Florence Nightingale (1820–1910), the philosophical founder of modern secular nursing (Dossey, Luck, Schaub, 2014; Dossey, 2010; Dossey, Beck, Selanders, & Attewell, 2005). Like Integrative Nurse Coaches, Nightingale was concerned with the most basic needs of human beings and all aspects of the environment (clean air, water, food, housing, etc.)—local to global. She also experienced and recorded her personal understanding of the connection with the Divine as awareness that something greater than her. The Divine was a major connecting link woven into her work and life.
Nightingale was the first recognized nurse theorist, an educator, administrator, communicator, statistician, and an environmental activist. Nightingale was ahead of her time. Her dedicated and focused 50 years of work and service still informs and impacts our nursing work and our global mission of health and healing for humanity. Besides her numerous recognitions, she received the Order of Merit in 1902, the first woman to receive this honor. She wrote over 100 combined books and official Army reports; her 10,000 letters now make up the largest private collection of letters at the British Library with 4000 family letters at the Wellcome Trust in London.
Today we recognize Nightingale’s work as global nursing where she envisioned what a healthy world might be with her integrative and integral philosophy and expanded visionary capacities. Her work included aspects of the nurse coach process as well; her work has indeed had an impact on us and will extend far into the future.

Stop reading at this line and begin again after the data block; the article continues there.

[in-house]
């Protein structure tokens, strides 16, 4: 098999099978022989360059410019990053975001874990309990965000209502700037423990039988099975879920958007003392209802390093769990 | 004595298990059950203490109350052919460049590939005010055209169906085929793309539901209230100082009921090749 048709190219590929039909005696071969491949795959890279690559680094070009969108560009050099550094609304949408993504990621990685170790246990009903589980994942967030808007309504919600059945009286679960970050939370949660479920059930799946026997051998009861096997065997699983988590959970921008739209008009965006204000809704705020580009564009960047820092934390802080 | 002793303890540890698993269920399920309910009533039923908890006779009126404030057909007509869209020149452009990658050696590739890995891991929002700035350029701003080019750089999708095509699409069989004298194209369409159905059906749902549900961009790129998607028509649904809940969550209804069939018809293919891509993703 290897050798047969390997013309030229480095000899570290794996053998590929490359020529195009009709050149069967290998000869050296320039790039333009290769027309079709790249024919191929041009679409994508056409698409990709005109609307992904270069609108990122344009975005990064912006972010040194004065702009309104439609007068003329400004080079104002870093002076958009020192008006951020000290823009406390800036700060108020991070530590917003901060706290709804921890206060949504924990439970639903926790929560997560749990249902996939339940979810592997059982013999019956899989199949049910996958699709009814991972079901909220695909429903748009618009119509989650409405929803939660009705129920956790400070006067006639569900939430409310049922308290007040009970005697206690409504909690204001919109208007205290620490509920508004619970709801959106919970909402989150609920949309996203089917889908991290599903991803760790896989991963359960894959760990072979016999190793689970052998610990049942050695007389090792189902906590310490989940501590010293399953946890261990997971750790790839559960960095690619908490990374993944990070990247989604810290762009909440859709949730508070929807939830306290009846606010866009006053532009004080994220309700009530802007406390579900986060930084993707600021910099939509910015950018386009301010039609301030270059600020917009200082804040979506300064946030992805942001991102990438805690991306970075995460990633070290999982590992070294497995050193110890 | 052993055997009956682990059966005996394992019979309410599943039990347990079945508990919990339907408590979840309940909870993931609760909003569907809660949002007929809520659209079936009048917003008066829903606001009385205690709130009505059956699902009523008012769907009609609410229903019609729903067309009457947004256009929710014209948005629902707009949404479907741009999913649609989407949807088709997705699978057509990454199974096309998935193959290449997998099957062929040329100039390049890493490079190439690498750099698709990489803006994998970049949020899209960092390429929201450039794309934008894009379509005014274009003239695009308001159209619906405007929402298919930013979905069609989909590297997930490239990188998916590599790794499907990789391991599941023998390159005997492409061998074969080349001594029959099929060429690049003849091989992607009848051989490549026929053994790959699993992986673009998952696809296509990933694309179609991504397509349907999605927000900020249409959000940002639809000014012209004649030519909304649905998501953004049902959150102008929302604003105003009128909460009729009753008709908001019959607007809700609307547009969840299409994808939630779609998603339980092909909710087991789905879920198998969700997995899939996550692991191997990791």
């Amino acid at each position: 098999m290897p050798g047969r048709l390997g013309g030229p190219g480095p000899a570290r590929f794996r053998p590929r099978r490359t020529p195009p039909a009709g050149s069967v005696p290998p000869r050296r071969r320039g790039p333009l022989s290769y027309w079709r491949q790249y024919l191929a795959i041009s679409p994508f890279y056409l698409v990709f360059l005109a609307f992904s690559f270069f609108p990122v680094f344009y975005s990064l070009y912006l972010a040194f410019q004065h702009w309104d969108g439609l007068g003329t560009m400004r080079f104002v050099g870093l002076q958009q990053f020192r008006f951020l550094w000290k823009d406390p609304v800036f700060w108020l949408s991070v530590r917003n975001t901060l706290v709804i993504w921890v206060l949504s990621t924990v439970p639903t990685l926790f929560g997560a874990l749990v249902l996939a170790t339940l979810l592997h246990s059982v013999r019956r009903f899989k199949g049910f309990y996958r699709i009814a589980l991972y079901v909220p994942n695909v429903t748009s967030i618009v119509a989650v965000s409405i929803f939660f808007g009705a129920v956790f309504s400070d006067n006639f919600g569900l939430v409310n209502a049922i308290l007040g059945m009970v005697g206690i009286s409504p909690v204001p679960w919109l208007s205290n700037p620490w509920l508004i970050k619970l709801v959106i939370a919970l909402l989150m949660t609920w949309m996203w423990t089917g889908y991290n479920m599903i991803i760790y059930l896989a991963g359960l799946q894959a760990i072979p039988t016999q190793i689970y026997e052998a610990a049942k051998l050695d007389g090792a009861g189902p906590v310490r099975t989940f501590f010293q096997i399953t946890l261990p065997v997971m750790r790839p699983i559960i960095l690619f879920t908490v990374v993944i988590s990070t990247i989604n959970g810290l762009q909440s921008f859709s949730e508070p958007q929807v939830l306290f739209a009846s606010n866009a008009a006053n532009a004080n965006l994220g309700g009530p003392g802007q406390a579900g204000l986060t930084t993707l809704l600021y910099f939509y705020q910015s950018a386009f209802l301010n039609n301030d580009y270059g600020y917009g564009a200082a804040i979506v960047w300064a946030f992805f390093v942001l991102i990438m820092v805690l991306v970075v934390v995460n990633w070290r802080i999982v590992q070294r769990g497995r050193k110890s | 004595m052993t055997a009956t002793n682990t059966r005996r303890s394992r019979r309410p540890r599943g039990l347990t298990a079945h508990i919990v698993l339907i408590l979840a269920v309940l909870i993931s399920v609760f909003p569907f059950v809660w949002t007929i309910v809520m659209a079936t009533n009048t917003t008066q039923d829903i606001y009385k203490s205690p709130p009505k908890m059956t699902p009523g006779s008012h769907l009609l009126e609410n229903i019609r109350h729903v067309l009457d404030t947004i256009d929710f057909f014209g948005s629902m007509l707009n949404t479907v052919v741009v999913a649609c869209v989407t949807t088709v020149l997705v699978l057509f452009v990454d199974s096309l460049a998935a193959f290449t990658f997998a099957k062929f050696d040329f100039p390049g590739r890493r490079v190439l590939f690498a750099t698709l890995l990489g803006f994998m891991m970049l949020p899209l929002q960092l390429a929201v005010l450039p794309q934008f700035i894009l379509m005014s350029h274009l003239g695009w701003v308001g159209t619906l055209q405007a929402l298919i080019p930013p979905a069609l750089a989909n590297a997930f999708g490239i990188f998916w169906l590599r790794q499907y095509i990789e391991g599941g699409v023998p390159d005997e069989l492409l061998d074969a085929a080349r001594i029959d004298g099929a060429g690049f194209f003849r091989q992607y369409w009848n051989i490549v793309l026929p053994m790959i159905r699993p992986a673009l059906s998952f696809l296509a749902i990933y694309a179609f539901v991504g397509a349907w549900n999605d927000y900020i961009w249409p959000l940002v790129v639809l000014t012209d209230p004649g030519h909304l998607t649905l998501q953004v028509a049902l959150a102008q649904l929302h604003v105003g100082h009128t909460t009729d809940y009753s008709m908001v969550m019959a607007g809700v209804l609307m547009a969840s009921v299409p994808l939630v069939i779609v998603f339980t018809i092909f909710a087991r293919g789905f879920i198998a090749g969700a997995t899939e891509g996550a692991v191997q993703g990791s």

Nightingale’s work was social action that demonstrated and clearly articulated the science and art of an integrative and integral worldview for nursing, health care, and humankind. In the 1880s Nightingale began to write that it would take 100–150 years before educated and experienced nurses would arrive to change the healthcare system. Integrative Nurse Coaches and all nurses are that generation of 21st-century Nightingales who have arrived to transform health care and carry forth her vision of social action and sacred activism to create a healthy world. Like Nightingales Integrative Nurse Coaches are “integrative health diplomats” and “integrative health coaches” that are “coaching for integrative health.”
Barbara Dossey will be presenting Integrative Practitioner Model for Transforming Healthcare: Florence Nightingale’s Legacy – Local to Global at the IH Symposium in NYC on Saturday, February 22, 2014.
Dossey, B.M., Luck, S. & Schaub, B.G. (2014). Nurse Coaching: Integrative Approaches for Health and Wellbeing. North Miami, FL: International Nurse Coach Association.
Dossey, B.M. (2010). Florence Nightingale: Mystic, Visionary, Healer. Philadelphia: F. A. Davis.
Dossey, B.M., Beck, D.M., Selanders, L.C., Attewell, A. (2005). Florence Nightingale Today: Healing, Leadership, Global Action. Silver Spring, MD: Nursebooks.org.